Narcotics officers receive new tools to detect drugs
Published 12:00 am Wednesday, December 20, 2000
Drug dealers in Natchez-Adams County should beware — the Metro Narcotics Unit has new tools to detect contraband.
&uot;(Drug dealers) should be afraid,&uot; said Maj. Chuck Mayfield, director of Natchez-Adams Metro Narcotics. &uot;It’s going to be hard for them to conceal any amount of drugs and get by if we stop them.&uot;
With the help of gamma radiation, a fiberoptic scope and other devices, narcotics officers can now quickly determine if someone is hiding drugs inside a gas tank, inside the door of a vehicle or in any hidden compartment without first tearing apart the item.
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For example, these devices could reduce the time needed for vehicle searches from 30 minutes to 10 minutes while allowing a more thorough search, Mayfield said.
And, the equipment will benefit people who are not hiding any controlled substance because officers can search vehicles &uot;without being so intrusive,&uot; Mayfield said.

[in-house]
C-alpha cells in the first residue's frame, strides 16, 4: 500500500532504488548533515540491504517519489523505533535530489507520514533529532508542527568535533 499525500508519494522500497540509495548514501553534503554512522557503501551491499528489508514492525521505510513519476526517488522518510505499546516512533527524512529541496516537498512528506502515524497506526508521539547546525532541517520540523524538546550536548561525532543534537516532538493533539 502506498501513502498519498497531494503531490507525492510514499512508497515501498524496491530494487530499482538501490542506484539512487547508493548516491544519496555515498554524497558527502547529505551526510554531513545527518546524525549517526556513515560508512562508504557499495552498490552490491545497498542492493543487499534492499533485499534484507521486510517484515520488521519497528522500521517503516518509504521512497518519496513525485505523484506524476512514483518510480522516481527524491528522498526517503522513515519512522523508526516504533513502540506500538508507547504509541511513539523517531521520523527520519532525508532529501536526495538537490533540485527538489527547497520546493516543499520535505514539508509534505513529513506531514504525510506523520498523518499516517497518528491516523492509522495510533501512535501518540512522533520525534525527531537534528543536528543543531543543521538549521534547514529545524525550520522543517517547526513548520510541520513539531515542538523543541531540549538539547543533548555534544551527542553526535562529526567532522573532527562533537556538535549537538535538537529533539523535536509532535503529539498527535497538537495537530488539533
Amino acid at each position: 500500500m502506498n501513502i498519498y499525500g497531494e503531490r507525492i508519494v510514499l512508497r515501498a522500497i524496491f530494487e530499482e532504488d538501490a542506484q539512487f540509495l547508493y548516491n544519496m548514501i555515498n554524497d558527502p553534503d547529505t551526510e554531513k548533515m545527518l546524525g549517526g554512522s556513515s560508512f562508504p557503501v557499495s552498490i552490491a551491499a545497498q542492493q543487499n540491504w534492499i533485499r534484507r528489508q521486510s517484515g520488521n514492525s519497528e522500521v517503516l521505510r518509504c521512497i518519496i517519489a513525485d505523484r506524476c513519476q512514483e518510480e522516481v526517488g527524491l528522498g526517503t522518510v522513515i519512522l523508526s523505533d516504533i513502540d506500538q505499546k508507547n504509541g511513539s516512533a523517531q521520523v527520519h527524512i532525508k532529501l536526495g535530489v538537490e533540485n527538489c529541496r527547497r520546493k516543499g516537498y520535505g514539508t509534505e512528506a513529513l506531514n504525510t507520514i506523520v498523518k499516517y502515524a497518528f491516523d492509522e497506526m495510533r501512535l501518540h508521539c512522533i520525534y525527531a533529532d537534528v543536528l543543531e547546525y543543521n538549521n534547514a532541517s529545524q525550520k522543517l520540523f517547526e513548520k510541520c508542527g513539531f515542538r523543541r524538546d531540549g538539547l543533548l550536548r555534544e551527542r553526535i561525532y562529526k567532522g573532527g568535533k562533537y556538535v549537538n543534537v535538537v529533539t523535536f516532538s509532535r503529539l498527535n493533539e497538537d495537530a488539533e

&uot;It’s just an easier way for us to make sure there’s any contraband there before we do any dismantling of the vehicle,&uot;&160;said Deputy Frank Smith.
The White House Drug Policy Office is providing the equipment and training in how to use it at no charge through the Counterdrug Technology Assessment Center’s Technology Transfer Program.
Natchez-Adams Metro Narcotics received the equipment by submitting an application.
It is the only agency in the state to have some of this equipment, which is commonly used by border patrols, the officers said.
Under the program, the agency received a fiberoptic scope, or a camera, useful for looking into gas tank, under doors or into windows.
The unit also received a range finder that measures inaccuracies in depth to look for hidden compartments and probes that can extract contraband hidden inside crops or vegetables.
The equipment also included an inspection mirror for looking under vehicles or in attics and a mini-buster which detects changes in density.
The agency is already making plans to apply for additional equipment in the future from the program.
&uot;You can’t work without the tools of the trade,&uot; said Adams County Sheriff Tommy Ferrell.